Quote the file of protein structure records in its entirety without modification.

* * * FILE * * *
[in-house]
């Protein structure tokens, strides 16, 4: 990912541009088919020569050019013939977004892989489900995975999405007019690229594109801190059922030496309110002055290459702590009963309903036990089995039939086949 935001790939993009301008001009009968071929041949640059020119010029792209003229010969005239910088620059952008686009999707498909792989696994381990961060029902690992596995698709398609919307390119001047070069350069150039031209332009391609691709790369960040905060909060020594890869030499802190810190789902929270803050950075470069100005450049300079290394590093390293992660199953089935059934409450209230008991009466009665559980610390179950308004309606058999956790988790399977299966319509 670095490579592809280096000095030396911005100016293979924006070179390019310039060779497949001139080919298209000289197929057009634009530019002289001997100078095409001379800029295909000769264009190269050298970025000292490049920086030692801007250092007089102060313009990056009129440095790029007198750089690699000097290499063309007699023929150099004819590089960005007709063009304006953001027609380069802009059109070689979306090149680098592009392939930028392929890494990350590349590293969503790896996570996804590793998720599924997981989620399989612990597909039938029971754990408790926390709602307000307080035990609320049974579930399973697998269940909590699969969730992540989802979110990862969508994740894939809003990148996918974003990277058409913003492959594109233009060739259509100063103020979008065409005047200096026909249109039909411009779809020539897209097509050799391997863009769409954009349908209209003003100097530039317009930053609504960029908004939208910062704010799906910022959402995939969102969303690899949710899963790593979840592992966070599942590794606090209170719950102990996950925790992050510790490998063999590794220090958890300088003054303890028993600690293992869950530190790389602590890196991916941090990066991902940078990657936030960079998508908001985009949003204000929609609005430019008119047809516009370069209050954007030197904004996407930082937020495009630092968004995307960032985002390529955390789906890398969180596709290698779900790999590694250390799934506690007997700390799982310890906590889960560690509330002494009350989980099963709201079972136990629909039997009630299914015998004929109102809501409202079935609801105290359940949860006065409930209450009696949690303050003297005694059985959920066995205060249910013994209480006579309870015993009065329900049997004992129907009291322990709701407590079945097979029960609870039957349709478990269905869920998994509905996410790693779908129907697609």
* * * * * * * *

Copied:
[in-house]
């Protein structure tokens, strides 16, 4: 990912541009088919020569050019013939977004892989489900995975999405007019690229594109801190059922030496309110002055290459702590009963309903036990089995039939086949 935001790939993009301008001009009968071929041949640059020119010029792209003229010969005239910088620059952008686009999707498909792989696994381990961060029902690992596995698709398609919307390119001047070069350069150039031209332009391609691709790369960040905060909060020594890869030499802190810190789902929270803050950075470069100005450049300079290394590093390293992660199953089935059934409450209230008991009466009665559980610390179950308004309606058999956790988790399977299966319509 670095490579592809280096000095030396911005100016293979924006070179390019310039060779497949001139080919298209000289197929057009634009530019002289001997100078095409001379800029295909000769264009190269050298970025000292490049920086030692801007250092007089102060313009990056009129440095790029007198750089690699000097290499063309007699023929150099004819590089960005007709063009304006953001027609380069802009059109070689979306090149680098592009392939930028392929890494990350590349590293969503790896996570996804590793998720599924997981989620399989612990597909039938029971754990408790926390709602307000307080035990609320049974579930399973697998269940909590699969969730992540989802979110990862969508994740894939809003990148996918974003990277058409913003492959594109233009060739259509100063103020979008065409005047200096026909249109039909411009779809020539897209097509050799391997863009769409954009349908209209003003100097530039317009930053609504960029908004939208910062704010799906910022959402995939969102969303690899949710899963790593979840592992966070599942590794606090209170719950102990996950925790992050510790490998063999590794220090958890300088003054303890028993600690293992869950530190790389602590890196991916941090990066991902940078990657936030960079998508908001985009949003204000929609609005430019008119047809516009370069209050954007030197904004996407930082937020495009630092968004995307960032985002390529955390789906890398969180596709290698779900790999590694250390799934506690007997700390799982310890906590889960560690509330002494009350989980099963709201079972136990629909039997009630299914015998004929109102809501409202079935609801105290359940949860006065409930209450009696949690303050003297005694059985959920066995205060249910013994209480006579309870015993009065329900049997004992129907009291322990709701407590079945097979029960609870039957349709478990269905869920998994509905996410790693779908129907697609």